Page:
Therefore, it seems clear that, in addition to general clarity regarding data sharing policies, what customers really need are examples that demonstrate why APIs are beneficial and what Open Finance can do for them.
A recent between TrueLayer and UK digital bank Monzo provided one such demonstration. With customers using Open Finance as a payment method for online gambling, Monzo needed a solution to protect its at-risk customers by blocking transactions to certain gaming sites. TrueLayer was brought on board to implement an enhanced API capable of notifying the bank whenever a customer with gambling restrictions on their account attempted to pay via Open Finance. TS Anil, Monzo’s CEO, praised the API and stated that it was “simple to build, proven to work, and will help protect hundreds of thousands of people.” The finance industry’s accumulation of such examples will be pivotal in convincing consumers that data sharing can be responsible and useful for safeguarding them.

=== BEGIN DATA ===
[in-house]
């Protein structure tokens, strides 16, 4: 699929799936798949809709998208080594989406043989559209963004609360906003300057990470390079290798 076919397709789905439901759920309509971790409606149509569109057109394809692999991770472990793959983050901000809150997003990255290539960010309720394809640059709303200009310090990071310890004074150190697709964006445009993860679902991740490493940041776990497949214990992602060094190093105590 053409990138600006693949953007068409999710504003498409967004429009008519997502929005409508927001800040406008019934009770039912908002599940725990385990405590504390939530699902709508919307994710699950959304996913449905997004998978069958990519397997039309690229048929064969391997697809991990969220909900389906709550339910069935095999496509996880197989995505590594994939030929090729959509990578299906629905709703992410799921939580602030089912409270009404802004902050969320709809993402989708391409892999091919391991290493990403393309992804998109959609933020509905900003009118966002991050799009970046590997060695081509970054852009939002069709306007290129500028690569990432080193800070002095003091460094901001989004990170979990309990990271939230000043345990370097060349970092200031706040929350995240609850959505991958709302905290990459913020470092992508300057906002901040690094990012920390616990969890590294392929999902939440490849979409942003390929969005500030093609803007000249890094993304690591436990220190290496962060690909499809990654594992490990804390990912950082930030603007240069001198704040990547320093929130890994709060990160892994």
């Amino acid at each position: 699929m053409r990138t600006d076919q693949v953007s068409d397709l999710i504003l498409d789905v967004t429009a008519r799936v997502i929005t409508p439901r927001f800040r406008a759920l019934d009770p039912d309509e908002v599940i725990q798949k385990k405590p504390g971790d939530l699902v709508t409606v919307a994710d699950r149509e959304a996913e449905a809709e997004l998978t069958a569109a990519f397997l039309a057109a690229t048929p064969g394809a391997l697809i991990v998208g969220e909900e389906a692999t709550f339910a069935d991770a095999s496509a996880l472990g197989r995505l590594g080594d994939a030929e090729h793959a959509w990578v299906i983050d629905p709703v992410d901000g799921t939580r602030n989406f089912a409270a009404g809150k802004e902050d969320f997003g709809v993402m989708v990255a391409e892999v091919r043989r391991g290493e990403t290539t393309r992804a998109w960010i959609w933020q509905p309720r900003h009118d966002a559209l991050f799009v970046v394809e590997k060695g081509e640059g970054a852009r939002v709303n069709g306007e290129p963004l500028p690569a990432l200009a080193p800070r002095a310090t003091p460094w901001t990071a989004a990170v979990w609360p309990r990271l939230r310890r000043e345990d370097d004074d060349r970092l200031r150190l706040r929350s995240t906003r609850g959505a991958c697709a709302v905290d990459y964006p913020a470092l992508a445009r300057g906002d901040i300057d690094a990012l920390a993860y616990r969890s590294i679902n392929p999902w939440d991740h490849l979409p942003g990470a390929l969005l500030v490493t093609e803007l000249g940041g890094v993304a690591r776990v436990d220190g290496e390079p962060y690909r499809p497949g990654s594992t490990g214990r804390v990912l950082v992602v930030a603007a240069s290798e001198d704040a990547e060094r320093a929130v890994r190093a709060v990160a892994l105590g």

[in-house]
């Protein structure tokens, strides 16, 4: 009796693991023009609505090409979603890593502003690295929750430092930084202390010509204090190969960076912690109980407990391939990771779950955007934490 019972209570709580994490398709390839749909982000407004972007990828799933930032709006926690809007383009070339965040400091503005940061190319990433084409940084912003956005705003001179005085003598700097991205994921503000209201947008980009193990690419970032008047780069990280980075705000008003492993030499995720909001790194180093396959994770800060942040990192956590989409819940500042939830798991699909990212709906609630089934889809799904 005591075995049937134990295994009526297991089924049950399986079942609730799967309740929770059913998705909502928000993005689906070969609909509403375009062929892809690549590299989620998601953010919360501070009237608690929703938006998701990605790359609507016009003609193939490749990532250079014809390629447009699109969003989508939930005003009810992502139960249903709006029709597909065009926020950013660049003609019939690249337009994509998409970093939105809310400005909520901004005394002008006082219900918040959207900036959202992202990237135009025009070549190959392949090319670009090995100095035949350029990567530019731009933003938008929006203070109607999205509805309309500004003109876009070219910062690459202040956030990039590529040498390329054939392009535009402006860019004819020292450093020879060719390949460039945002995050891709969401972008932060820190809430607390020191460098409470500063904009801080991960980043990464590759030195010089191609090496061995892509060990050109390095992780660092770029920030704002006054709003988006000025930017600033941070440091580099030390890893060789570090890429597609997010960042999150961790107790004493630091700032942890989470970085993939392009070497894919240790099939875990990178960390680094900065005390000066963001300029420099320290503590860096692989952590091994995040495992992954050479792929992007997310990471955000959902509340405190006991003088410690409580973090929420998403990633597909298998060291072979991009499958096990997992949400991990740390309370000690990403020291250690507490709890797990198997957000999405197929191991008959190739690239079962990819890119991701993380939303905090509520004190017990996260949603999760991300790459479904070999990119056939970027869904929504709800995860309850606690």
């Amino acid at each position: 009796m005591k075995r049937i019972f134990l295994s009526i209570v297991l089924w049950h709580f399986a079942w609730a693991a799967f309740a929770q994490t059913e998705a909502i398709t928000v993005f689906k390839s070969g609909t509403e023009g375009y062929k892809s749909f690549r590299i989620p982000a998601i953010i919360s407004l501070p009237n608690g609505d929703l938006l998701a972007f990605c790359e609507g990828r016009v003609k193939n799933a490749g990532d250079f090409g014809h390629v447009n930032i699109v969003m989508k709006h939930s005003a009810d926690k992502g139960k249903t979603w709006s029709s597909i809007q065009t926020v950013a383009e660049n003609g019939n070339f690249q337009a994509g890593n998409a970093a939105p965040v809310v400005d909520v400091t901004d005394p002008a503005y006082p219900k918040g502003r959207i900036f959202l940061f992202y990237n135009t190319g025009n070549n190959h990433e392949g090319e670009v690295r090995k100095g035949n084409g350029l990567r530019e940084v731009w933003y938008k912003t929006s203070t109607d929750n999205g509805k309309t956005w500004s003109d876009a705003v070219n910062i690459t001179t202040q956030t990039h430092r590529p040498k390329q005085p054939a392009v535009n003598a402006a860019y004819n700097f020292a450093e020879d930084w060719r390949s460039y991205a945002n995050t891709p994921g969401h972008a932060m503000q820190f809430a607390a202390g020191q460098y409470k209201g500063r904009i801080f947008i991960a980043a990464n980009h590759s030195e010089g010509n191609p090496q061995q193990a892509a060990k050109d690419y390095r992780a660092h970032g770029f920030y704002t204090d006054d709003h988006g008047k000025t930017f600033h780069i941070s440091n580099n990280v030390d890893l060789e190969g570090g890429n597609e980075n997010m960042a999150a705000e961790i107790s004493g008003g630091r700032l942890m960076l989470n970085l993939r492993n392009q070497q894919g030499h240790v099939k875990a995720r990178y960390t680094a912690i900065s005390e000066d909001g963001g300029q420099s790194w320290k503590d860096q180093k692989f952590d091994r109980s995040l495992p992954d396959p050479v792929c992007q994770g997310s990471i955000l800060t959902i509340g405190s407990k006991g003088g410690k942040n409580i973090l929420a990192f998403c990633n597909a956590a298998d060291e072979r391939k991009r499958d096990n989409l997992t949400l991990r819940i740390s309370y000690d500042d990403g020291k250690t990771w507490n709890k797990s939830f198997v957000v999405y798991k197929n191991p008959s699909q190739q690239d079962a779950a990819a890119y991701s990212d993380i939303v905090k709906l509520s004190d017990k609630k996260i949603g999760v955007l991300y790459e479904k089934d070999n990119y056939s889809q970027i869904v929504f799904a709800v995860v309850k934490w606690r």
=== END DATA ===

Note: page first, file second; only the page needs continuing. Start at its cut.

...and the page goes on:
Data sharing through Open Finance is ultimately a path towards greater convenience, better products and services, and significantly cheaper operations for FSIs. Making sure that customers are aware of these benefits, concludes Wilson, will be the aim of the game. “At the very least, dealing with physical paperwork and documentation in financial transactions will become a thing of the past."